Verseon presented promising preclinical efficacy results on its plasma kallikrein inhibitors for the treatment of diabetic macular edema (DME) at the fifth annual Targeting Ocular Disorders conference in Boston last week, according to a company news release. The data suggest that Verseon’s novel drug candidates slow down the progression of DME and could be suitable for administration either via eye drops or oral dosing.
Dr. Timothy Shiau, Senior Scientist at Verseon, presented the latest results from an in vivo efficacy model that showed that certain plasma kallikrein inhibitors from Verseon reduce leakage into the retina and restore mean circulation times when dosed orally. Together with previously presented data confirming efficacy after infusion-pump dosing, these preclinical findings firmly establish that Verseon’s drug candidates successfully slow the progression of DME.
In addition, intraocular pharmacokinetic studies show that Verseon’s inhibitors reach good exposures in the relevant tissues of the eye when dosed as eye drops. Other candidates have good oral exposure and bioavailability. By developing its DME candidates for eye-drop or oral administration, Verseon aims to provide much-needed alternatives to the current standard of care comprising monthly injections into the eye and laser treatments.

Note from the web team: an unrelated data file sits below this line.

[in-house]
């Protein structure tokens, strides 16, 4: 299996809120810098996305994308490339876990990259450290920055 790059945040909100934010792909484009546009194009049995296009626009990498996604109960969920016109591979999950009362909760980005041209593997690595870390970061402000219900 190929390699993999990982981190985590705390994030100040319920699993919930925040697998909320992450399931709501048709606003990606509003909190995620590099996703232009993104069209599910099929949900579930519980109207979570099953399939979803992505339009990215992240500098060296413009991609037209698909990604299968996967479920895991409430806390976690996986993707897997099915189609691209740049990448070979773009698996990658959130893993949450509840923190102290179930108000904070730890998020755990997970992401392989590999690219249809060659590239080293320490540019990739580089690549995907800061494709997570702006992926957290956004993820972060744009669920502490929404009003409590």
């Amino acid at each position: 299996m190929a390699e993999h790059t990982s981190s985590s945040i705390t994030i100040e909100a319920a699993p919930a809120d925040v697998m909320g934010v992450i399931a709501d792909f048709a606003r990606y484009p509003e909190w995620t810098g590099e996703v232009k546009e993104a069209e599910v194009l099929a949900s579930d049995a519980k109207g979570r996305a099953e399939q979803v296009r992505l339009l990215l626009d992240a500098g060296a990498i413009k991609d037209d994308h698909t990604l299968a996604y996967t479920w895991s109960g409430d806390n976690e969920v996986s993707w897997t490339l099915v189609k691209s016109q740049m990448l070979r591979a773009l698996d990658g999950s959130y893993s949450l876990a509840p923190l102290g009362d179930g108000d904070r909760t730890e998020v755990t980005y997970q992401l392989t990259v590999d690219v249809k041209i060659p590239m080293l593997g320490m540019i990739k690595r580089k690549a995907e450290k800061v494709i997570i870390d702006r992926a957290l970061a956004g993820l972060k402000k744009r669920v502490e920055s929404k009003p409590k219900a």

“Plasma kallikrein inhibitors are promising candidates for slowing and potentially reversing DME,” Dr. Shiau said in a company news release. “We are excited about our recent results, which show that within our novel class of plasma kallikrein inhibitors, we have multiple candidates with excellent profiles for topical ophthalmic administration and others suitable for oral dosing.”
In addition to the diabetic macular edema, Verseon is also advancing programs in anticoagulation, hereditary angioedema, and oncology.